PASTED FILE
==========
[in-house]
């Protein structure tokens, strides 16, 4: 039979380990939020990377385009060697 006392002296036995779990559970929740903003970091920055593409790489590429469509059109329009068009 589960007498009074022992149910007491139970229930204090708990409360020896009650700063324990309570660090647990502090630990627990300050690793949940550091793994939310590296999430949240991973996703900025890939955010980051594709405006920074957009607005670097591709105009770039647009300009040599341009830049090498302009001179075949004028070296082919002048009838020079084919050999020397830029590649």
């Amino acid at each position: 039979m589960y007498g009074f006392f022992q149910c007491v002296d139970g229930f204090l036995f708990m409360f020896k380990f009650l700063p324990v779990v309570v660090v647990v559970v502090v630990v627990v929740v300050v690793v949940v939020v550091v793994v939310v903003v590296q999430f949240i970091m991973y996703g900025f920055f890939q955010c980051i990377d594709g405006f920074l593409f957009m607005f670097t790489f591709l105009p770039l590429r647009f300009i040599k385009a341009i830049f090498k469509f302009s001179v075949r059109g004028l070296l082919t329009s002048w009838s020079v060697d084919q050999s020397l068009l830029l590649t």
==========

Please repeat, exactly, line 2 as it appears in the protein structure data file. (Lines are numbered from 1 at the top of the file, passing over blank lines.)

């Protein structure tokens, strides 16, 4: 039979380990939020990377385009060697 006392002296036995779990559970929740903003970091920055593409790489590429469509059109329009068009 589960007498009074022992149910007491139970229930204090708990409360020896009650700063324990309570660090647990502090630990627990300050690793949940550091793994939310590296999430949240991973996703900025890939955010980051594709405006920074957009607005670097591709105009770039647009300009040599341009830049090498302009001179075949004028070296082919002048009838020079084919050999020397830029590649």